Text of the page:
JoAnn Falletta

JoAnn Falletta has been involved with music for most of her life. She started playing classical guitar on her seventh birthday, and not long after, conducting caught her attention.

"It was really the repertoire" that drew her to it, Falletta said from her home in Virginia. "I went to a lot of orchestra concerts, and I found that the pieces I heard the orchestra play were just absolutely overwhelming. The idea of working with the orchestra, the idea of making music with such an incredible instrument, was very appealing to me."

Taking on training to be a conductor was not without its challenges, though. "It's hard for every young conductor because when we begin working with orchestras those musicians know a great deal about music and we're just starting out," Falletta said. "It's a big challenge to learn quickly, as a conductor, to be able to help orchestras because, of course, that's your role, that's your job."

Through those challenges came inspiration in the form of legendary composer/conductor Leonard Bernstein. As a student at Juilliard, Falletta had the opportunity to work with him in master classes. "I got to be with him and have him coach me," she said. "It was a wonderful experience."

Now Falletta is the one traveling around the country. This week she'll join the Utah Symphony for her second time as guest conductor.

The last time she was here, Falletta found the symphony to be "extremely passionate, very flexible and filled with personality. The orchestra was a very vibrant, communicative group. For a conductor and for the listener that's a wonderful thing, to have an orchestra that is so dedicated to excellence and so communicative."

This time around Falletta will conduct three pieces — Enescu's "Romanian Rhapsody," Higdon's Percussion Concerto and Tchaikovsky's Symphony No. 4.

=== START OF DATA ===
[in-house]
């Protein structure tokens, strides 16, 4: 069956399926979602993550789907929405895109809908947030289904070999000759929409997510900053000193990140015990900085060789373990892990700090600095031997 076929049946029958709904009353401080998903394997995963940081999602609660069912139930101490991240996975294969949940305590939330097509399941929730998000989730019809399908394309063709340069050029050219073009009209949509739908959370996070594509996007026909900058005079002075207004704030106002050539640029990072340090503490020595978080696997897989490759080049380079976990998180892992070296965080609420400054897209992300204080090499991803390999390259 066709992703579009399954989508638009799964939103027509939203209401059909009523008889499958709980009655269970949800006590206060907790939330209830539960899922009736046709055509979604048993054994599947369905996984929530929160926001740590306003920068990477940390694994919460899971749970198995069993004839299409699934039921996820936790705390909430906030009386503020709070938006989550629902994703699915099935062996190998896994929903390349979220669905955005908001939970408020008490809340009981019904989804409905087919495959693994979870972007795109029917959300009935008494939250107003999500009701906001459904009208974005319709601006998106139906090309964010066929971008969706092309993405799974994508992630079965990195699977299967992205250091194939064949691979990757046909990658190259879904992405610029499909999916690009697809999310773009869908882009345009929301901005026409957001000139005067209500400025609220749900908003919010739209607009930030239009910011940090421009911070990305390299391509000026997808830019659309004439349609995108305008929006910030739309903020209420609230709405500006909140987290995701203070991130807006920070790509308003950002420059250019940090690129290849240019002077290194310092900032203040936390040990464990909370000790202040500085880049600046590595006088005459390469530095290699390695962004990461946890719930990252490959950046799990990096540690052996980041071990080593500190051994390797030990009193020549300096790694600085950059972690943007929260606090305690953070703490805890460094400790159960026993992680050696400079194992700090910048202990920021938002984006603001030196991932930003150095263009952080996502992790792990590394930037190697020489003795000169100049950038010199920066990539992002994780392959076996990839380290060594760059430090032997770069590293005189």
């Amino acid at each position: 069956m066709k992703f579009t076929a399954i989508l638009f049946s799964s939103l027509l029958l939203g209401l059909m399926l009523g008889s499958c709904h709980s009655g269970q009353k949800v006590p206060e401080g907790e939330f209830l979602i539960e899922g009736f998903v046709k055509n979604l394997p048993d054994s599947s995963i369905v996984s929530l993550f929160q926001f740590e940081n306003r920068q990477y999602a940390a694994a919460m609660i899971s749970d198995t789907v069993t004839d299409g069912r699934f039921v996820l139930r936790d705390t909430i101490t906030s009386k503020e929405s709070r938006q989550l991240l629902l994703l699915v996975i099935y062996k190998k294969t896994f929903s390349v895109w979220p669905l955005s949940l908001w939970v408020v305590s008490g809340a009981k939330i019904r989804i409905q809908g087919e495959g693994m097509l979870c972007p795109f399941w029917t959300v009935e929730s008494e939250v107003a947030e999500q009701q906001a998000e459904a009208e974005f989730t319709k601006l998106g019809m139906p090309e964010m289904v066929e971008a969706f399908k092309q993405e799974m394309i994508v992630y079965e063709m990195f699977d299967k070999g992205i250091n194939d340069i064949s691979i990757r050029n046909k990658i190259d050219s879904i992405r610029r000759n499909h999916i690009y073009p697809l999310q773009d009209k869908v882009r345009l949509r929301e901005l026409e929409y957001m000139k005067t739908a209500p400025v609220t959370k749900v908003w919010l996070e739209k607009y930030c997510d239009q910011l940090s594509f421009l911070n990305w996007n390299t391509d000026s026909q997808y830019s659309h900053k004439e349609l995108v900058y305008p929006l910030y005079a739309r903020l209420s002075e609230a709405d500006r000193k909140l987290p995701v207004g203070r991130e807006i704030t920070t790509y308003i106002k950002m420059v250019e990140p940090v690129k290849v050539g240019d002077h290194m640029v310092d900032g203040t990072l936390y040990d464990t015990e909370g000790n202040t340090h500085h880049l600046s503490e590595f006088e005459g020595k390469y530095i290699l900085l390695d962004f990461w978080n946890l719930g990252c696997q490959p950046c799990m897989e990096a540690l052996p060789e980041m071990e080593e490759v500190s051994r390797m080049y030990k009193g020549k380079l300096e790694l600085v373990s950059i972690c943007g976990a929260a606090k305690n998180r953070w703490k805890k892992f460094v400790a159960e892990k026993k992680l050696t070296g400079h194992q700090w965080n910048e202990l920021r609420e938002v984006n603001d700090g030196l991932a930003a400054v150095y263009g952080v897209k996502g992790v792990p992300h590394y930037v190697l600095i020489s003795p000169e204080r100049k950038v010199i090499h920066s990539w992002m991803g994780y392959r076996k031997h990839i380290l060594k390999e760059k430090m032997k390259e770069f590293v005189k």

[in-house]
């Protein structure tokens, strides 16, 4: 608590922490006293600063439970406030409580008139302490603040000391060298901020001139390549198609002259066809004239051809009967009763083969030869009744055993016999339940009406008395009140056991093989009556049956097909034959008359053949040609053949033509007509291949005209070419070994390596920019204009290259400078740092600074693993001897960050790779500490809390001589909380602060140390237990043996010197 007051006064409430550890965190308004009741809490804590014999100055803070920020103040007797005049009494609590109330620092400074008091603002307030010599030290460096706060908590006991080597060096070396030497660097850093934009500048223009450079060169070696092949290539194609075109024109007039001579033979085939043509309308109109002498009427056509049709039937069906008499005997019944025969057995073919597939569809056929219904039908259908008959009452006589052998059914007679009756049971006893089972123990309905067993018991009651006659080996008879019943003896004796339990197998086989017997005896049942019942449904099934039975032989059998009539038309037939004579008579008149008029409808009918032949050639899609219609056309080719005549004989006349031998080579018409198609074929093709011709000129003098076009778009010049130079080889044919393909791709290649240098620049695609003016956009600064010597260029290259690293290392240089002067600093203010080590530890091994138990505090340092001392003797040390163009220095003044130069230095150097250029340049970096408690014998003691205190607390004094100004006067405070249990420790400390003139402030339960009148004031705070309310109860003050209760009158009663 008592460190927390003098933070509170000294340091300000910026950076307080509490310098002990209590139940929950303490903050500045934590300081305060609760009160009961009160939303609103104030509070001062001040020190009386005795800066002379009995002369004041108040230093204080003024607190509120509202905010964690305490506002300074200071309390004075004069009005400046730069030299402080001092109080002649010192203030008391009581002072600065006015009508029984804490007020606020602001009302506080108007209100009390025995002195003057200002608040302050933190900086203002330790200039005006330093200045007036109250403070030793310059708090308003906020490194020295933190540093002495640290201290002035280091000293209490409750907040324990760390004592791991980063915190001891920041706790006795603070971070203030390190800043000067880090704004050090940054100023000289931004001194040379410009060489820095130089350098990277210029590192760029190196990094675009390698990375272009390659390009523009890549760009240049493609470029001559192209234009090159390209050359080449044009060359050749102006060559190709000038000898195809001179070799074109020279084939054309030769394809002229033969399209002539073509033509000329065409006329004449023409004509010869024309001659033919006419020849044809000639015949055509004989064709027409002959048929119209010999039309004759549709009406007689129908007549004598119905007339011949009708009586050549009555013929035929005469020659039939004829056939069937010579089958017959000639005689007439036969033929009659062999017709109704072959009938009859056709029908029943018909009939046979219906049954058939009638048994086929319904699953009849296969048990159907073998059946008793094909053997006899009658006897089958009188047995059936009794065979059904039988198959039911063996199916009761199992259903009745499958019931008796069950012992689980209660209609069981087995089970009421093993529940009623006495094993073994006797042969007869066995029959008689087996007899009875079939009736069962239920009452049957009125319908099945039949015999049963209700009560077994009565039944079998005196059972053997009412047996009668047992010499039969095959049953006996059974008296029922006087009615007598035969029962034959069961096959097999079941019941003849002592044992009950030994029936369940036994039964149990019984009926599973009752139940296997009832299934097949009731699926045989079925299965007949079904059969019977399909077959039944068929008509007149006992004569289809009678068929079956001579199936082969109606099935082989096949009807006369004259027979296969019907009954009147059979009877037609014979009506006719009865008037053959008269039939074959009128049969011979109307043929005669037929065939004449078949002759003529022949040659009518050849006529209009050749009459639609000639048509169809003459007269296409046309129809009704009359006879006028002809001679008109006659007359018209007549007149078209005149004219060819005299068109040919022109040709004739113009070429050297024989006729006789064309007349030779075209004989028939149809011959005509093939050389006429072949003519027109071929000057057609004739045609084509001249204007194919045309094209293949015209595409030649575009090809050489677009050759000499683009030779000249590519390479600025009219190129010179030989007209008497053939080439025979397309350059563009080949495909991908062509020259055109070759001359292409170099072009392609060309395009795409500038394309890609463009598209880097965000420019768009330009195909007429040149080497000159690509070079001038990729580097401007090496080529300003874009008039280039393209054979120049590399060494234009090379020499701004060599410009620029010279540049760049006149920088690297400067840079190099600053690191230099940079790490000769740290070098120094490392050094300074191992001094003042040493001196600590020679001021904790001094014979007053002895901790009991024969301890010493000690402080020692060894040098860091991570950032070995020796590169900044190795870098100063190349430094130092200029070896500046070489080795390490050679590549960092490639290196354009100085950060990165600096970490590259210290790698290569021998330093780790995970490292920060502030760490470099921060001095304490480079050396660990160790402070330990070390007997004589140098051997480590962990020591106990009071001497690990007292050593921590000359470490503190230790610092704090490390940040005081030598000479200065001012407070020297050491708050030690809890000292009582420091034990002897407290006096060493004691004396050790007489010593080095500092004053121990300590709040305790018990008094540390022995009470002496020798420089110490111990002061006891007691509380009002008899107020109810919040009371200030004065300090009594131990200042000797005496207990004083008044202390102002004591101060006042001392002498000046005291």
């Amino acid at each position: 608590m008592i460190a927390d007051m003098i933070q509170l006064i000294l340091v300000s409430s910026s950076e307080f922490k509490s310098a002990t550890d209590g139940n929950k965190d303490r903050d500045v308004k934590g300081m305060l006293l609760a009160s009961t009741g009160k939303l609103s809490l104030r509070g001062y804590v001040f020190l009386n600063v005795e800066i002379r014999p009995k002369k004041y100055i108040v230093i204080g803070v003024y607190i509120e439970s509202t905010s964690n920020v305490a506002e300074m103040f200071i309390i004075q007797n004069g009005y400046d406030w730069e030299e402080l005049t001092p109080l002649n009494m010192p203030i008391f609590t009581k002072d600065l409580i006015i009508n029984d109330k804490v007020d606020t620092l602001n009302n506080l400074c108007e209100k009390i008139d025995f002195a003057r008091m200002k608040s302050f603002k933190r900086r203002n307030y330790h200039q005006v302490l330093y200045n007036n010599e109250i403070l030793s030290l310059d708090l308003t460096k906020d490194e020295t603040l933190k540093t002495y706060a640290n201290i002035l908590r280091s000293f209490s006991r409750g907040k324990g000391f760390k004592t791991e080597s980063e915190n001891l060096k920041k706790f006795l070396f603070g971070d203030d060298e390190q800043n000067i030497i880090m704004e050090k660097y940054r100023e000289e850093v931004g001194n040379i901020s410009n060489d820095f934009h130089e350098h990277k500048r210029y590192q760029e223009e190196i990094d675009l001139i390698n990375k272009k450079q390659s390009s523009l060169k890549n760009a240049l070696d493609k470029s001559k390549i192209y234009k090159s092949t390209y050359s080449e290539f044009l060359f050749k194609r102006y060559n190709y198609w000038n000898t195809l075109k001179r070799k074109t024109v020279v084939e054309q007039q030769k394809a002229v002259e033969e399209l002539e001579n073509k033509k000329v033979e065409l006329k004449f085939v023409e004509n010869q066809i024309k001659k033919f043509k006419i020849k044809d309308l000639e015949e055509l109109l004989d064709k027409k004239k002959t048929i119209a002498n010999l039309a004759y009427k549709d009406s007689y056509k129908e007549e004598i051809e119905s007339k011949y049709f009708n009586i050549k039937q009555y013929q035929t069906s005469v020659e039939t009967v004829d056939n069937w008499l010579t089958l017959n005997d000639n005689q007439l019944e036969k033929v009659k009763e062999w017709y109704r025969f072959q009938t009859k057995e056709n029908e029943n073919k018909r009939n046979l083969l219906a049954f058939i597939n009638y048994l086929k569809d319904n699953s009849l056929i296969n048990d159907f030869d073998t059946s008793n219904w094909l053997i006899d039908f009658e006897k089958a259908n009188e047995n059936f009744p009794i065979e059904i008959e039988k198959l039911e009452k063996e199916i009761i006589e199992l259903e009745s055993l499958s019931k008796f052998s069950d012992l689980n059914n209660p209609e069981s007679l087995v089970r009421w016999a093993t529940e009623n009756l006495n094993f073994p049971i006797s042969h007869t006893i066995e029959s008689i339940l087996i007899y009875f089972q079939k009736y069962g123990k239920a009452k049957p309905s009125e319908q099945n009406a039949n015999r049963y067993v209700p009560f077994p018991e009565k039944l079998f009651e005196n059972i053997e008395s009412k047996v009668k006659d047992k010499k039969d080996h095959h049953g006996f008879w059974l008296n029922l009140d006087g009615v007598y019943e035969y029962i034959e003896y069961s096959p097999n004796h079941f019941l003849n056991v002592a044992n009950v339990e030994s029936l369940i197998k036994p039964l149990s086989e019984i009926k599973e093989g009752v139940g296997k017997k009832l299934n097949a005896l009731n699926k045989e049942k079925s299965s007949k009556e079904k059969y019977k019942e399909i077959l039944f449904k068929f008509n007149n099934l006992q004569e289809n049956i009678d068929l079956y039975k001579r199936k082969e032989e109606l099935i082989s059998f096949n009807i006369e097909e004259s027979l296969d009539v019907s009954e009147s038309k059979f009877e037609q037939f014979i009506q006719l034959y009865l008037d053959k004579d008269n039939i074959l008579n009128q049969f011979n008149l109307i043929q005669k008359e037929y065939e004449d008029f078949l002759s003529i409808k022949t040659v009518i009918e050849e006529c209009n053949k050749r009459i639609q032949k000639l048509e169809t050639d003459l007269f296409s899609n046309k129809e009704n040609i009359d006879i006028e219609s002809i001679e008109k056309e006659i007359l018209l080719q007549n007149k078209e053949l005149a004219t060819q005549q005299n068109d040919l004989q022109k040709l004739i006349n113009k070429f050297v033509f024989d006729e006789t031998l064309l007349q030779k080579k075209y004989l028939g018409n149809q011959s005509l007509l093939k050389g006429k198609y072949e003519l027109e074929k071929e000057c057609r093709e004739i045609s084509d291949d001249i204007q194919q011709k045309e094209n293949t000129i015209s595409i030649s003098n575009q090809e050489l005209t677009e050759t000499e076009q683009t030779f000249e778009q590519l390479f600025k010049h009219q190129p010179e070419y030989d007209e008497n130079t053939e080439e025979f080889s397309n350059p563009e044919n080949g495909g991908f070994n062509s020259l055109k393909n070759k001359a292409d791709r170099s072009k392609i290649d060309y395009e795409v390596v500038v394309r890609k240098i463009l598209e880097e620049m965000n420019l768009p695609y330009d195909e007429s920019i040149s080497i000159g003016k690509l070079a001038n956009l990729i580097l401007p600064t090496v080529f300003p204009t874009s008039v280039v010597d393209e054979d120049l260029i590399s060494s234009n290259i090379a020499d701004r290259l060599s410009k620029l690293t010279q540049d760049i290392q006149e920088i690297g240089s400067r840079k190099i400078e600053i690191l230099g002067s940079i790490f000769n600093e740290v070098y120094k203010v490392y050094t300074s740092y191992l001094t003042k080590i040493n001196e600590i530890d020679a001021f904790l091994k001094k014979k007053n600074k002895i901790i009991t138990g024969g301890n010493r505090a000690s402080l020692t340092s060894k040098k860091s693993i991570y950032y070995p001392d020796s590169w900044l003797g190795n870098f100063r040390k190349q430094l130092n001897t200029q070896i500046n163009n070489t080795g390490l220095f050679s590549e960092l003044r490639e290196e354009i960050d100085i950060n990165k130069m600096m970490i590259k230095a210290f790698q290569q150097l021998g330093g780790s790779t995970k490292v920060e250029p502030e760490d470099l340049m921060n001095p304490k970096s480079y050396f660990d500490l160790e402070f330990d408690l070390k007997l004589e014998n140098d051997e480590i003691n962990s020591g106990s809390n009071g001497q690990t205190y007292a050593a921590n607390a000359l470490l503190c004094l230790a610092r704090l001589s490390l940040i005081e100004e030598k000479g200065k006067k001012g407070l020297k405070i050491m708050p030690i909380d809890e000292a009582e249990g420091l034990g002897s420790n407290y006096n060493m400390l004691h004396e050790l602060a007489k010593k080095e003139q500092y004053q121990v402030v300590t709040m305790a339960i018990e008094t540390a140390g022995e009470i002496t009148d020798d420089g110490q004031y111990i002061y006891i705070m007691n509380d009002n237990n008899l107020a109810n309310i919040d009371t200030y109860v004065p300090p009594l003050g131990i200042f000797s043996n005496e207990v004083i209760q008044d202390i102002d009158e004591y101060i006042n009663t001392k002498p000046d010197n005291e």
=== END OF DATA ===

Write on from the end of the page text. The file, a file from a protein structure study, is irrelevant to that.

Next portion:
It's a lineup she's excited to perform. "I wanted to start with something that would showcase the orchestra right at the beginning of the concert," she said. That's why she chose the gypsy piece "Romanian Rhapsody."

"The orchestra actually becomes a kind of gypsy ensemble playing around the campfire with all these wonderful melodies and fast violin work and fabulous solos for the woodwinds. The orchestra becomes kind of a wild band and that's really fun to hear them do that."

The next work is a new percussion concerto written by Jennifer Higdon. "She is really considered one of our country's most important young composers," Falletta said. "(Her music is) played all over the county, all over the world. She's acclaimed as a vibrant new voice in American music and she's an incredible composer."

Colin Currie will join the symphony for Higdon's piece. Falletta has worked with Currie previously and calls him "one of the greatest percussionists in the world."

"If people haven't heard a percussion concerto, haven't heard Colin, I think they will be astounded by the choreography of the piece because Colin is playing a lot of instruments and he's walking and moving," she said. "It's almost like a dance. It's a fantastic thing to see and hear."

The night will end with "one of the great standards of the classical repertoire," Tchaikovsky's Symphony No. 4. "It's one that we never get tired of because it's an incredible piece, and Tchaikovsky is one of the most passionate and emotional voices we have. This piece was written during one of the great crossroads in his life, and it actually has a subtext of fate and how fate governs and rules our lives.

"It's the kind of piece that audiences love. I mean, we love it. It's fun to play. It's overwhelming to listen to its power and its sweep. It's truly a romantic gem."

If you go ...

What: Utah Symphony, JoAnn Falletta, conductor; Colin Currie, percussionist

Where: Abravanel Hall, 123 S. West Temple

When: Friday and Saturday, 8 p.m.

How much: $12-$48

Phone: 355-2787, 888-451-2787


Also: Tchaikovsky's Fourth on the Utah Symphony's Music Exposed series, Abravanel Hall, Thursday, 7 p.m., $10-$35